Portland State University disproportionately favors men when it divides about $1.86 million in scholarship money among athletes. It also has unequally balanced numbers of men and women in athletics.
PSU has been awarding more scholarship money to men athletes and less to women, creating an imbalance that is proscribed in a federal law. In 2001-02, the turnout for male athletes was 55 percent, and the scholarship dollars should have reflected the same percentage, according to Title IX. Instead, the men were given 69 percent. The women’s turnout was 45 percent, but they received 31 percent of the scholarships.
Title IX requires an institution, such as PSU, must divide the total scholarship dollars in proportion to the participation of male and female athletes.
Thomas Burman and Sherri Frye, the athletic director and assistant director, defended PSU’s record, saying it was difficult to meet the federal guidelines and that being in Division I required more money for football.
In 1972, Congress passed the Education Act to provide equal opportunities to both men and women in programs that receive federal funding. In Title IX of the Education Act, there are three parts requiring proportional allocations: offering programs to accommodate the interests of men and women, dividing scholarship money between the genders, and dividing operating expenses for men’s and women’s sports.
The only enforcement mechanism under the law is to allow lawsuits to force compliance, and there has been no lawsuit over PSU’s allocations in the 2001-02 year.
The largest problem for PSU lies in financial assistance.
Since there is no limit to how many scholarships can go to a single team, some get cut short. Or in PSU’s case, the entire women’s athletic program gets cut short of scholarship dollars. From 2001-02, men’s teams received more than $1.3 million in aid, and the women received around $582,000.
If PSU were meeting the federal guidelines, the men should receive $1.02 million and the women $837,000.
The athletic program also has trouble meeting the guidelines for proportionately accommodating men’s and women’s interests and abilities under the law. The law includes three tests. The first, opportunities proportional to enrollment, means the school should have similar percentages of men in athletics as men enrolled and women in athletics to women enrolled.
The second test, past and present evidence of expanding programs, means PSU needs to show it has been adding sports and is continuing to do so until the men’s and women’s numbers equal out.
The third test of part one, meeting the interest of the underrepresented sex, means PSU must determine if it has adequately met student interests and add the sports for which there is demand.
PSU has trouble meeting the first test and is working on meeting the other “prongs,” as Frye calls the tests.
“The first prong is very difficult to meet,” Frye said.
From July, 2001, to June, 2002, according to the Equity in Athletics Disclosure Act Report, PSU had 3,662 male undergraduates, equaling 44 percent. Contrary to Title IX, the actual percentage of male athletes was 55. While women undergraduates totaled 4,603, equaling 56 percent, but only had 45 percent of women in athletics.
Another issue the school has is in the third and final part of Title IX, Other Program Areas, which is mainly the amount of money spent on each gender group in athletics. In 2001-02 Portland State spent a total of $570,703 in operating expenses on the men’s team, not matching the 55 percent enrollment to the 59 percent spending on men. The school then spent $404,176 on women’s teams, which also doesn’t match the 45 percent enrollment to the 41 percent spending.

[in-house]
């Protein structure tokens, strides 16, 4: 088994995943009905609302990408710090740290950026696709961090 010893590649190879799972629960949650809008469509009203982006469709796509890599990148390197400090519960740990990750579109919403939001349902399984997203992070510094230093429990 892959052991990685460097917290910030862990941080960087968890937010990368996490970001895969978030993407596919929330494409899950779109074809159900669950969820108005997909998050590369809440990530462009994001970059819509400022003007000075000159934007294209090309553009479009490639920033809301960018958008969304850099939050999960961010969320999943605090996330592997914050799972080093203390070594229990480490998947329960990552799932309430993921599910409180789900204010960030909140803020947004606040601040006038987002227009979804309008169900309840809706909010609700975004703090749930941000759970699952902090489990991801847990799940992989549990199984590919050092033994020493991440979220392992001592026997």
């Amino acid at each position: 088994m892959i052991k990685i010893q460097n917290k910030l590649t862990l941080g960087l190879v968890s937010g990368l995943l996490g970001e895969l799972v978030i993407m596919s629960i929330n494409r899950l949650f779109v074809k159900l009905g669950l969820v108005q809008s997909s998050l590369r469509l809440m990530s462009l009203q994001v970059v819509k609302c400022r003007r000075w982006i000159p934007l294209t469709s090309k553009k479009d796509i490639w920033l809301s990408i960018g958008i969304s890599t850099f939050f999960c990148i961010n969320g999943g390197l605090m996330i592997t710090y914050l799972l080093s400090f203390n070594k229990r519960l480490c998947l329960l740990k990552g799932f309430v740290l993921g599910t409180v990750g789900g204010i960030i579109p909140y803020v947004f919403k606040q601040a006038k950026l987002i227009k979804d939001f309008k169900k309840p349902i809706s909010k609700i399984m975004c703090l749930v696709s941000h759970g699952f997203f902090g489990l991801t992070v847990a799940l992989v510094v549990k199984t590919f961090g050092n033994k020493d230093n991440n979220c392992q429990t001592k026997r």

Balancing the budgets proportionately for men’s and women’s sports is difficult for PSU, as it is for other Division I schools because of sports such as football, Frye said. Football is a very expensive sport.
Last year alone, Portland State spent $307,139 on the football program. The next closest sport was men’s basketball, totaling $143,570, which is comparable to $124,717 for the women’s basketball team. The women’s basketball team was the highest by far of any other women’s team at PSU.
To be competitive in Division I, PSU needs to be able to spend that kind of money on football, Burman said.
More than one-third of PSU total spending for athletics went to football last year. After football is deducted the rest of the $974,879, equaling $667,740, is dispersed between 25 other sports, including both basketball teams.
We need to know that we’re going to have football, Frye explained. “We are trying to make sure that we are doing what we can to comply with the law.”
Overseeing the law and Portland State is the Office of Civil Rights. The office is in charge of making sure schools, like PSU are in compliance with the three prongs of Title IX.
As far as punishment goes for non-compliance schools, nothing, unless you’re sued, Frye explained.
Gary Johnson, director of the regional Office of Civil Rights, declined to respond to repeated phone calls regarding Title IX and referred questions to the office’s headquarters in Washington, D.C., which also declined to answer.
In an attempt to comply with Title IX, the athletic department at PSU is working on a survey to get see what the students interests are, and hopefully will try to meet those interest if they are not already.
For example if there were a high interest in bowling, then PSU would look into making bowling a sport. Although, other factors are looked at. If bowling is popular, but few people are at a high level of bowling, then PSU might take that into consideration.
Along with the survey the college hopes to increase its participation by 8 percent in the next two years; 12 percent in the next five years.
“We never want to take opportunity away from anyone,” Frye said. “The survey should help us find where the interest lies and at what level.”